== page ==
Prescription abuse accentuating sexual assaults in colleges

Prescription abuse accentuating sexual assaults in colleges

Many incidents of rape, molestation, unwanted sexual advances and assault under the influence of drug or alcohol can be commonly encountered amongst college students. In most cases, the perpetrator or offender is found under the influence of drugs or alcohol. However, recent studies on sexual assault have revealed that the victim could be under the influence instead of the offender. This is known as drug-facilitated sexual assault.

In cases of drug-facilitated sexual assault, the victim is given alcohol or drugs to unlawfully gain consent to sexual activity. This helps the perpetrator to easily commit the crime as intoxication reduces the ability of the victim to resist or remember the assault.

In this regard, a recent study has revealed that the rise in number of sexual assaults in colleges can be attributed to the surge in prescription drug abuse among the students. According to a study published by University at Buffalo Research Institute on Addictions in the journal Addictive Behaviors in October 2016, “the responsibility for rape or any sexual assault always falls squarely with the perpetrator.” However, non-medical use of prescription drugs (NMUPD), particularly anxiolytics/sedatives, can interfere with decision-making and physical coordination and can cloud the victim’s ability to recognize danger.

Anxiolytics or sedatives associated with regretted sex and sexual assaults

The researchers at Buffalo Research Institute studied the effects of NMUPD by college students, including opioid analgesics (such as Oxycodone), anxiolytics/sedatives (such as Xanax, Valium or Ambien) and stimulants (such as Adderall or Ritalin) to understand how abuse of prescription drugs by college students play a role in negative sexual events such as assault and regretted sex.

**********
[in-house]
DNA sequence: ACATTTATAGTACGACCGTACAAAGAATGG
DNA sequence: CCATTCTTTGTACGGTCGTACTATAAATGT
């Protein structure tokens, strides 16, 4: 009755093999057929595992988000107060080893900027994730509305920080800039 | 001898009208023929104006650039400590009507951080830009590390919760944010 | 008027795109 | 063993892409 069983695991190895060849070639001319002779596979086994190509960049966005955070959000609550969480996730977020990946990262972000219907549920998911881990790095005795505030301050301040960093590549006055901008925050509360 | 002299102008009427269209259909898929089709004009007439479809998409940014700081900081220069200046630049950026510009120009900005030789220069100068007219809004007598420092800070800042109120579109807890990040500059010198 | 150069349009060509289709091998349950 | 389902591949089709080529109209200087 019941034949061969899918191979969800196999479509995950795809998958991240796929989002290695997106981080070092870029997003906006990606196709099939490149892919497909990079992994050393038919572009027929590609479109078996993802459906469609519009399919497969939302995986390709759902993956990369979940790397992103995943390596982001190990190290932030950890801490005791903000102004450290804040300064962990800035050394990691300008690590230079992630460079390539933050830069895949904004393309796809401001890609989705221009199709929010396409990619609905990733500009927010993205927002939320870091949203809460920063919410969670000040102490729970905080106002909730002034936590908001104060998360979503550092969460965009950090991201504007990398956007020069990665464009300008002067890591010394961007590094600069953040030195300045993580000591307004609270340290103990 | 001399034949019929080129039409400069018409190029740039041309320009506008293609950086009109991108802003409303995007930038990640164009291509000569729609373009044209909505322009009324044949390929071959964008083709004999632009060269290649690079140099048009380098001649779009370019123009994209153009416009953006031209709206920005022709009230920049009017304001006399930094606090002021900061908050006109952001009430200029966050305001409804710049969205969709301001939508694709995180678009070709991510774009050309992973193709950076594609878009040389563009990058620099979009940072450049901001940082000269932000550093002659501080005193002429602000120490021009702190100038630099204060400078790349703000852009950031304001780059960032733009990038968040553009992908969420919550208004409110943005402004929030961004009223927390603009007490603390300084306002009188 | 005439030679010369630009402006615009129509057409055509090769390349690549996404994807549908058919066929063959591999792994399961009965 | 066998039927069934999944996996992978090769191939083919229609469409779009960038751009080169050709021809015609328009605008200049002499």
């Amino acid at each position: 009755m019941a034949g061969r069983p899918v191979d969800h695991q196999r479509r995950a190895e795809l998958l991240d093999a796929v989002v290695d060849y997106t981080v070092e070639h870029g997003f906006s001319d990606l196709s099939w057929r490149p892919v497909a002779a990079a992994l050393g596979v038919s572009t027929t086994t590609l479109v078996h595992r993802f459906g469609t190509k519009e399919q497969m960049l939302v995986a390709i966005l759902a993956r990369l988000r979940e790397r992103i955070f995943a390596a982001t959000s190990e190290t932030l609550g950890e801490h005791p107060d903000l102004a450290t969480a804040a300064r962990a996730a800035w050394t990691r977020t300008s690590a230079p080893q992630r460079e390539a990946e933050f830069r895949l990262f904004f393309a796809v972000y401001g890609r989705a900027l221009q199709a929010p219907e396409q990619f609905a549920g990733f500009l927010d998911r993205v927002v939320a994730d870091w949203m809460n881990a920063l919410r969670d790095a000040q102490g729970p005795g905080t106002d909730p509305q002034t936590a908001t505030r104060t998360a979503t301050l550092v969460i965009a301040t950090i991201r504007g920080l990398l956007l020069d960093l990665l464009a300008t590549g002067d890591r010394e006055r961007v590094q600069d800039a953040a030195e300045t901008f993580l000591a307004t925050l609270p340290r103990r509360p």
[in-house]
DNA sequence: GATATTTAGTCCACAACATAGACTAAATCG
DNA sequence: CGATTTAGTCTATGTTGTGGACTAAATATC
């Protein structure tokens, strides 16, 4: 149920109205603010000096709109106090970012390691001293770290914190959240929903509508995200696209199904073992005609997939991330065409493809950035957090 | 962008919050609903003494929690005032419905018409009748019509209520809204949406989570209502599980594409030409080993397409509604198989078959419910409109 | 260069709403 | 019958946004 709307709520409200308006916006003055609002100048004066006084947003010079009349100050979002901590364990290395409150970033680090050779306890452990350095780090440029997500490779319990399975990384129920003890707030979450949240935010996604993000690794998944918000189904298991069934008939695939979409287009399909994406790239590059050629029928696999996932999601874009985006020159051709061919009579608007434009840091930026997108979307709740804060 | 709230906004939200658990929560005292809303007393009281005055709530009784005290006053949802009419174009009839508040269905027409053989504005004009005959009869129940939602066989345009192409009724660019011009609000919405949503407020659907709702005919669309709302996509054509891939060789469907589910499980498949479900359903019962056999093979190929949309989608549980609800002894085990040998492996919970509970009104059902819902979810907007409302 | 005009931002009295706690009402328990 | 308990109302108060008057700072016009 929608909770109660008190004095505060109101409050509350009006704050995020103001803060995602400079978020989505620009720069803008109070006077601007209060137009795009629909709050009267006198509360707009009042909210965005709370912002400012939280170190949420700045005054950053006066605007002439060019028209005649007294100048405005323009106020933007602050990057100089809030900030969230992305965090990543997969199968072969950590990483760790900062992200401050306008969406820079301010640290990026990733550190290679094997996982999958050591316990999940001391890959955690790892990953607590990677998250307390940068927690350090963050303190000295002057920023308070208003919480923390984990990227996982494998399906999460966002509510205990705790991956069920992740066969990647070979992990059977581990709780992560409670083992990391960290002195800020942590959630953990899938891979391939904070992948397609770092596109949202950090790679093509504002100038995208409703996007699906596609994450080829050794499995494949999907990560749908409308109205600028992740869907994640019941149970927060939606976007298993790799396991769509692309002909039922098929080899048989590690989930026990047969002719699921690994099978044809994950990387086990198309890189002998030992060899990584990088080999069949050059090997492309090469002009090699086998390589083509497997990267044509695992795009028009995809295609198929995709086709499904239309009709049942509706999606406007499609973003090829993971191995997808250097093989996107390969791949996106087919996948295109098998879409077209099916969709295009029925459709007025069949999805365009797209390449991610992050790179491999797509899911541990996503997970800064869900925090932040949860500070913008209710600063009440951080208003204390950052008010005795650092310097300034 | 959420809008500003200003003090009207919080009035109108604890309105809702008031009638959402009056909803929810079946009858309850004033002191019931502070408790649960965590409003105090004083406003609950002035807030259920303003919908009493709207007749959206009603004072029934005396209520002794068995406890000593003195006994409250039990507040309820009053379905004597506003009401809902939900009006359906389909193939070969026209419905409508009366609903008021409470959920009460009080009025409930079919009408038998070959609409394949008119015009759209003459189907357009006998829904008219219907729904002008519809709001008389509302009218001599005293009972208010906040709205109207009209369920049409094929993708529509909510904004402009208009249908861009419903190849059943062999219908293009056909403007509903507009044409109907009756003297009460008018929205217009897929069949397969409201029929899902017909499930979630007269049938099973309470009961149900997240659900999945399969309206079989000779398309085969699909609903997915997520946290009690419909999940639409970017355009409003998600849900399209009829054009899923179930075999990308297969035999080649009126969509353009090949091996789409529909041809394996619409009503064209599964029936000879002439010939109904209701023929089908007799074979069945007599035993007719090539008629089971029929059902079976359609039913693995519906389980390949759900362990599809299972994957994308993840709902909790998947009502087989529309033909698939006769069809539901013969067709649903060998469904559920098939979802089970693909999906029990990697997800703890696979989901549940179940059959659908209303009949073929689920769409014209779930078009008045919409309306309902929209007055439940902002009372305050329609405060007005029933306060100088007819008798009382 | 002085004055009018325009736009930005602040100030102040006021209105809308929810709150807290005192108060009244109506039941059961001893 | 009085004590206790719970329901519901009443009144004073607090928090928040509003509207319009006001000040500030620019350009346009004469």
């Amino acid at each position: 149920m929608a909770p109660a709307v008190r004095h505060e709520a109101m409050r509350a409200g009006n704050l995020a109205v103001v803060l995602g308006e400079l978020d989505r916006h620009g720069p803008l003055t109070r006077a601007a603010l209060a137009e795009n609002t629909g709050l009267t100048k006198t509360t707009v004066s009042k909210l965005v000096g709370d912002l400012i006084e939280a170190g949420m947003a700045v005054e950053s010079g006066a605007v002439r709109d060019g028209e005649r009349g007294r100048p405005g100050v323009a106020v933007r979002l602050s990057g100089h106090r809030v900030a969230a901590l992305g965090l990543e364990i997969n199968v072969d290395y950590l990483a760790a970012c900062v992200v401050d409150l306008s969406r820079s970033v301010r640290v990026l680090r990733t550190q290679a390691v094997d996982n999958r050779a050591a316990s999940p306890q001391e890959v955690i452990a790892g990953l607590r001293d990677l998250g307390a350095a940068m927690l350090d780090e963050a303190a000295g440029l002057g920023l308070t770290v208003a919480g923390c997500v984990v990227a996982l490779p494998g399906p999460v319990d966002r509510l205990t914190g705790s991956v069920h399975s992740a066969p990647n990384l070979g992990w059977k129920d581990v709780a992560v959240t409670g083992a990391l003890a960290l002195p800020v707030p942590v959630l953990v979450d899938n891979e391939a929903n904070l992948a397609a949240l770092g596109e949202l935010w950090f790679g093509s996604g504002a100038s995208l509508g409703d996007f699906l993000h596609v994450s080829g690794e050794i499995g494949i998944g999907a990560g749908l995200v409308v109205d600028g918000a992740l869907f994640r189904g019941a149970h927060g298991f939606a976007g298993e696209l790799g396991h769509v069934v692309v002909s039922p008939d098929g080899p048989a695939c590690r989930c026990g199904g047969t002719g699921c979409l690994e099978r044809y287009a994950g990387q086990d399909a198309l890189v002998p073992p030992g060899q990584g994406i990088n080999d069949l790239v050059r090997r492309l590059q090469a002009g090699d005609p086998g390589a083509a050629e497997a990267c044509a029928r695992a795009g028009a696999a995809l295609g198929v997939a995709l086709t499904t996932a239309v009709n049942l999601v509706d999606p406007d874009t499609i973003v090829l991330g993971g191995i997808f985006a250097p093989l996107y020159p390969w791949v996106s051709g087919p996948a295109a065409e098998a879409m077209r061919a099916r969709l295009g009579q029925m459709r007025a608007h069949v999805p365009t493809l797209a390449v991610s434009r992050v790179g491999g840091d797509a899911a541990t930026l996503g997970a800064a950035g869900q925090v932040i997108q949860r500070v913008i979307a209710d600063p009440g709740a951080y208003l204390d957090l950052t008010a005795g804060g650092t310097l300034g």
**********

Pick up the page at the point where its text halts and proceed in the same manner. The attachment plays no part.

The study took into account 1,755 students among whom more than 500 reported NMUPD. Additional observation revealed that while more than 14 percent of the students who abused prescription drugs experienced regretted sex, 7.1 percent of female students were subjected to sexual assault. The study also mentioned, “Significantly, the only prescription drugs associated with regretted sex and sexual assault were anxiolytics/sedatives.”

Explaining the effects of prescription drugs, which can be equivalent to that of alcohol and other illicit drugs, the study has acknowledged that NMUPD is becoming a serious public health concern. There is an urgent need to educate students about the potential dangers of misusing prescription drugs.

Prescription drug abuse leading to life-threatening conditions

The rise in prescription drug abuse among college students can be attributed to various factors such as easy availability of drugs, willingness among peers to share, forceful negative influences, self-medication to combat stress and depression, and most importantly, the misconception of prescription drug abuse being safer than consuming other illicit drugs. Instead, these drugs, when abused can cause more harm than the damages by illicit drugs as the measured quantities of chemicals in them potentially alter the chemistry of the body in a systematic manner. However, in the case of illicit drugs, as they are non-formulated, they affect the body unsystematically.

Road to recovery

Besides sexual assault, another major consequence of prescription drug abuse is suicide. According to a Chinese study published in JAMA Pediatrics in August 2016, the risk of teen suicide has increased by three times due to opiate abuse. The rising need among the youth to self-medicate or get on a high has led to more health complications for those suffering and emotional imbalances between them and their families.

If you or your loved one is addicted to prescription drugs and is seeking treatment, you may contact the California Prescription Drug Abuse Helpline to get details about various prescription drug rehabs in California. You may also help someone in need by calling up our 24/7 helpline number (855) 738-2770 or chatting online with our experts to learn about the best drug rehab centers in California.